SAO PAULO (Reuters) – Brazilian miner Vale SA’s shares plunged on Monday, wiping out 71.34 billion reais ($18.96 billion) in market value, after a tailing dam collapse on Friday killed scores of people less than four years after a similar disaster.
Members of a rescue team search for victims after a tailings dam owned by Brazilian mining company Vale SA collapsed, in Brumadinho, Brazil January 28, 2019. REUTERS/Adriano Machado
Vale shares fell 24 percent on Monday to close at 42.65 reais, the steepest daily drop ever in percentage terms. Brazil’s stock market was closed on Friday when the disaster occurred. Vale’s ADR fell 8.1 percent on Friday and 18 percent on Monday, to close at $11.20, the lowest close since December 2017.
Prosecutors, politicians and victims’ families called for punishment, as fears grew that the death toll from the disaster, already 60, could soar into the hundreds. Fines, lawsuits and a regulatory crackdown were expected. The company suspended dividend payments late on Sunday.
“The fact is that Vale’s share drop was even steeper than some market participants expected,” said Igor Lima, a fund manager and partner at Galt Capital in Rio de Janeiro.
“At the same time, the reaction of the government and other public agencies have been quite a bit stronger than in the Samarco accident,” he said, referring to a 2015 mining dam burst involving a Vale joint venture. “This reaction has brought quite a lot of uncertainty about the size of the financial punishment Vale will have to handle.”
Brazil’s top prosecutor, Raquel Dodge, said the company should be criminally prosecuted. Executives could also be personally held responsible, she said.
HSBC and Jefferies already have cut their recommendation for the shares to hold from buy. Other analysts have held back, saying they are still trying to figure out potential damages.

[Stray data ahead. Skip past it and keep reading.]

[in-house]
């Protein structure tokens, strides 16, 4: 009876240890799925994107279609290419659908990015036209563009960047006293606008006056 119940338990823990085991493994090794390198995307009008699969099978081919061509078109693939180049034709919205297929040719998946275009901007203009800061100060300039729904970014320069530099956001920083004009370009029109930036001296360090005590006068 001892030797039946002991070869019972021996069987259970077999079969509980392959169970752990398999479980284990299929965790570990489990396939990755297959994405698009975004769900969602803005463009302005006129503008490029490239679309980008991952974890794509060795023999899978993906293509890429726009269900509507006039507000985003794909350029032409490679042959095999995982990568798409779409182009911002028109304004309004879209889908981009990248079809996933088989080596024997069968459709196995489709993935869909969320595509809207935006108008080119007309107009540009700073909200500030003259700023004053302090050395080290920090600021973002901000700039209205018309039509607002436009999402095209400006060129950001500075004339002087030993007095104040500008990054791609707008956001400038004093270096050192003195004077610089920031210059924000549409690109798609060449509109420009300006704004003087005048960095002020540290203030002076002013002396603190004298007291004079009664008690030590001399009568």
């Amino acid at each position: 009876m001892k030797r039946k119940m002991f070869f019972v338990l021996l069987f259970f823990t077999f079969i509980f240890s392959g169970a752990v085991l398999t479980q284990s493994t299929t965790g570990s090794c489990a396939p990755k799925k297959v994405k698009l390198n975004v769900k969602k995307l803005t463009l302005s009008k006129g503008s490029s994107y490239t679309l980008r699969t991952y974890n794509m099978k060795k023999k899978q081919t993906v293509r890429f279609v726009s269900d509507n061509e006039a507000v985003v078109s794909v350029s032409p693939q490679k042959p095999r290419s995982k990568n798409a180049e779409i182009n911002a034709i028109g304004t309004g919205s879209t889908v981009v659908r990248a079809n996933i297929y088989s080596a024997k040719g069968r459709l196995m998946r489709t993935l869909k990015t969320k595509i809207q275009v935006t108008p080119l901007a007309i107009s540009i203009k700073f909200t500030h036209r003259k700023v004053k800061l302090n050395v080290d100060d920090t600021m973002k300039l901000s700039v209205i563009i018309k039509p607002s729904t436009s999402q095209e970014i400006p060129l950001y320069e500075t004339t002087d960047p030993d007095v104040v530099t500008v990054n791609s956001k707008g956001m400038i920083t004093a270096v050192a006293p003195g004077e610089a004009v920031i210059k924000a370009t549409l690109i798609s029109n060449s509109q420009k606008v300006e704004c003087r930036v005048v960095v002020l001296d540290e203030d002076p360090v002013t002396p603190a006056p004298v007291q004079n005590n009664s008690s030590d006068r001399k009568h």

“Billions of dollars in Vale’s assets have already been frozen as we discussed this weekend,” said Michael Underhill, chief investment officer at Capital Innovations LLC in Milwaukee, adding that the lost production from the affected mine could be made up elsewhere in Vale’s system.
“There remains a fair chance that all of Vale’s dams (which exceed 100 in count) will also be coming under great scrutiny going forward,” said Underhill.
Vale bond prices also fell, with the yield on its August 2026 bonds jumping to 5.7 percent from 4.6 percent early on Friday before the dam bust, according to Market Axess Bondticker.
Fitch downgraded the company’s debt on Monday to BBB- and placed it on ratings watch negative. Late on Friday, Standard & Poor’s put Vale’s debt under review for possible downgrade.
So far, Brazilian courts have issued orders to freeze 11.8 billion reais ($3.1 billion) in Vale’s accounts to cover rescue efforts and damages. The company had around 24 billion reais in cash and equivalents at the end of the third quarter.
Analysts at Credit Suisse said in a note to clients that they foresaw regulatory changes for tailings dams because this is the second disaster in less than four years, after the 2015 dam burst at Samarco Mineracao, a joint venture by Vale and BHP Group .
Additional reporting by Rodrigo Campos and Jennifer Ablan; Writing by Carolina Mandl and Christian Plumb; Editing by Bill Trott and David Gregorio
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